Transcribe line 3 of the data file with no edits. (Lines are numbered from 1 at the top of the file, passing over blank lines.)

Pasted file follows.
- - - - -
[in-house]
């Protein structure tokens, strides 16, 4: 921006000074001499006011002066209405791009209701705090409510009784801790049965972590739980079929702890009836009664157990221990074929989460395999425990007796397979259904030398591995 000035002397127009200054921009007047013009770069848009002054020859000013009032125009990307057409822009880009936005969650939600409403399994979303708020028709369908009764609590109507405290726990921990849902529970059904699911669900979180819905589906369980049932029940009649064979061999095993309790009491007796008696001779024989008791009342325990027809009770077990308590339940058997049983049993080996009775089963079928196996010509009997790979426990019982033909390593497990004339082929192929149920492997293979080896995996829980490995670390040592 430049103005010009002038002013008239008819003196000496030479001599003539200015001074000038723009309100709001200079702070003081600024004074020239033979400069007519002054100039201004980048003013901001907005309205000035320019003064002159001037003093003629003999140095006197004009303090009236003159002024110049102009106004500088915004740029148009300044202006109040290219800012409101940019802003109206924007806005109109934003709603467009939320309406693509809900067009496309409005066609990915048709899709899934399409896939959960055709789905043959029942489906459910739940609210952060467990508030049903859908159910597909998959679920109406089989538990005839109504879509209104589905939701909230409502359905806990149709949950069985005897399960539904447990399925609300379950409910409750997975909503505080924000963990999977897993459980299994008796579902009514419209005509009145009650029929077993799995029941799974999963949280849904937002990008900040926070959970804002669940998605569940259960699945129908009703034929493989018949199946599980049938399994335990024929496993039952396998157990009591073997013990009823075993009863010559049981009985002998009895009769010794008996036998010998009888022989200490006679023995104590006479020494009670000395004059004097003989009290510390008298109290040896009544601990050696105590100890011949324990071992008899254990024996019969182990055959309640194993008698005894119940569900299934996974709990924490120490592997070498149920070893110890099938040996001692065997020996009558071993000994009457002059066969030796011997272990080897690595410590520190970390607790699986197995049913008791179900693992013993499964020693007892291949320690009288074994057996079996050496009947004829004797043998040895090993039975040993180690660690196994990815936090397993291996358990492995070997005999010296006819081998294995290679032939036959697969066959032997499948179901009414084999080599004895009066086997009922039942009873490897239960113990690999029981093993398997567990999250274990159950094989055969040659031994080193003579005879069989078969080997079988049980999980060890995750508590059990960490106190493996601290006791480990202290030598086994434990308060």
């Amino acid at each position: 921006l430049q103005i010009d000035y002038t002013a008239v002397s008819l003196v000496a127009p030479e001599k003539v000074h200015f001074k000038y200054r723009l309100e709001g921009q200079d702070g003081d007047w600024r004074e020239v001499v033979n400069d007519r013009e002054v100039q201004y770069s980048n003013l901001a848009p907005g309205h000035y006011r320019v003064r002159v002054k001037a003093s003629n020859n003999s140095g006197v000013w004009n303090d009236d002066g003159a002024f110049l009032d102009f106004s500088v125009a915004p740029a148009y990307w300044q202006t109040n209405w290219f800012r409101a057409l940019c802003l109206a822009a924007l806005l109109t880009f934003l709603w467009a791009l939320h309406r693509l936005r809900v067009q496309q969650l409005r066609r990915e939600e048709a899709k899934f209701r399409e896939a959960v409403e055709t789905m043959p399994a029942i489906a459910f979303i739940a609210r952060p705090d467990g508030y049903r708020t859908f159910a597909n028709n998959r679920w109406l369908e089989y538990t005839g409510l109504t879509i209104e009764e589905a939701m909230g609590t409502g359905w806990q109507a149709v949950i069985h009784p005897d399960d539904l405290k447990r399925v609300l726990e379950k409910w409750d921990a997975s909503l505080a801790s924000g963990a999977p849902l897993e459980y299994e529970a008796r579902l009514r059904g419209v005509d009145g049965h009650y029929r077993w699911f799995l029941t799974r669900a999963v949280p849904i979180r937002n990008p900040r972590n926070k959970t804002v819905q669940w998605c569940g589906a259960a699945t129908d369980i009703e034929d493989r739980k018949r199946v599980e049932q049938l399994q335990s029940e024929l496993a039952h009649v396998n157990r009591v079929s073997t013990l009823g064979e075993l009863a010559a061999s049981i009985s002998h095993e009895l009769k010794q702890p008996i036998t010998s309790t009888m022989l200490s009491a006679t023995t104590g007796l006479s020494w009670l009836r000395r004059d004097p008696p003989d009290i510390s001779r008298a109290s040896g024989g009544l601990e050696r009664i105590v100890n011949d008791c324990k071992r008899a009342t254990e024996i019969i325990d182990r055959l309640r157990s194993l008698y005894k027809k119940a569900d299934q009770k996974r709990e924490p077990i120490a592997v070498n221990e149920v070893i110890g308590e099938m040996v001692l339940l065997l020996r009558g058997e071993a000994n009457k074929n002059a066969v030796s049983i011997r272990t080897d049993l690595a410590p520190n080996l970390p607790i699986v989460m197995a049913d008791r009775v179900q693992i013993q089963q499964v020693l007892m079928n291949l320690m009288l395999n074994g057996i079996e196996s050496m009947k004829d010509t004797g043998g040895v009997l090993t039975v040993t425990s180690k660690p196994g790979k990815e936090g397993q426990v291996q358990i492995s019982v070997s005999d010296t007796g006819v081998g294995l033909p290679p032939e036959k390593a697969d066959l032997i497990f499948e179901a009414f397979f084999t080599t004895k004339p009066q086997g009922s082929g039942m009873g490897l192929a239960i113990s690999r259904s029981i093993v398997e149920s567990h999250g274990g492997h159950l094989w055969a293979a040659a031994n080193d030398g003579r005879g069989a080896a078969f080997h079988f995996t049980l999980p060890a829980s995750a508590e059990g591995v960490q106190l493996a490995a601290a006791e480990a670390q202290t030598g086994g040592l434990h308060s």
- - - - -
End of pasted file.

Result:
């Amino acid at each position: 921006l430049q103005i010009d000035y002038t002013a008239v002397s008819l003196v000496a127009p030479e001599k003539v000074h200015f001074k000038y200054r723009l309100e709001g921009q200079d702070g003081d007047w600024r004074e020239v001499v033979n400069d007519r013009e002054v100039q201004y770069s980048n003013l901001a848009p907005g309205h000035y006011r320019v003064r002159v002054k001037a003093s003629n020859n003999s140095g006197v000013w004009n303090d009236d002066g003159a002024f110049l009032d102009f106004s500088v125009a915004p740029a148009y990307w300044q202006t109040n209405w290219f800012r409101a057409l940019c802003l109206a822009a924007l806005l109109t880009f934003l709603w467009a791009l939320h309406r693509l936005r809900v067009q496309q969650l409005r066609r990915e939600e048709a899709k899934f209701r399409e896939a959960v409403e055709t789905m043959p399994a029942i489906a459910f979303i739940a609210r952060p705090d467990g508030y049903r708020t859908f159910a597909n028709n998959r679920w109406l369908e089989y538990t005839g409510l109504t879509i209104e009764e589905a939701m909230g609590t409502g359905w806990q109507a149709v949950i069985h009784p005897d399960d539904l405290k447990r399925v609300l726990e379950k409910w409750d921990a997975s909503l505080a801790s924000g963990a999977p849902l897993e459980y299994e529970a008796r579902l009514r059904g419209v005509d009145g049965h009650y029929r077993w699911f799995l029941t799974r669900a999963v949280p849904i979180r937002n990008p900040r972590n926070k959970t804002v819905q669940w998605c569940g589906a259960a699945t129908d369980i009703e034929d493989r739980k018949r199946v599980e049932q049938l399994q335990s029940e024929l496993a039952h009649v396998n157990r009591v079929s073997t013990l009823g064979e075993l009863a010559a061999s049981i009985s002998h095993e009895l009769k010794q702890p008996i036998t010998s309790t009888m022989l200490s009491a006679t023995t104590g007796l006479s020494w009670l009836r000395r004059d004097p008696p003989d009290i510390s001779r008298a109290s040896g024989g009544l601990e050696r009664i105590v100890n011949d008791c324990k071992r008899a009342t254990e024996i019969i325990d182990r055959l309640r157990s194993l008698y005894k027809k119940a569900d299934q009770k996974r709990e924490p077990i120490a592997v070498n221990e149920v070893i110890g308590e099938m040996v001692l339940l065997l020996r009558g058997e071993a000994n009457k074929n002059a066969v030796s049983i011997r272990t080897d049993l690595a410590p520190n080996l970390p607790i699986v989460m197995a049913d008791r009775v179900q693992i013993q089963q499964v020693l007892m079928n291949l320690m009288l395999n074994g057996i079996e196996s050496m009947k004829d010509t004797g043998g040895v009997l090993t039975v040993t425990s180690k660690p196994g790979k990815e936090g397993q426990v291996q358990i492995s019982v070997s005999d010296t007796g006819v081998g294995l033909p290679p032939e036959k390593a697969d066959l032997i497990f499948e179901a009414f397979f084999t080599t004895k004339p009066q086997g009922s082929g039942m009873g490897l192929a239960i113990s690999r259904s029981i093993v398997e149920s567990h999250g274990g492997h159950l094989w055969a293979a040659a031994n080193d030398g003579r005879g069989a080896a078969f080997h079988f995996t049980l999980p060890a829980s995750a508590e059990g591995v960490q106190l493996a490995a601290a006791e480990a670390q202290t030598g086994g040592l434990h308060s």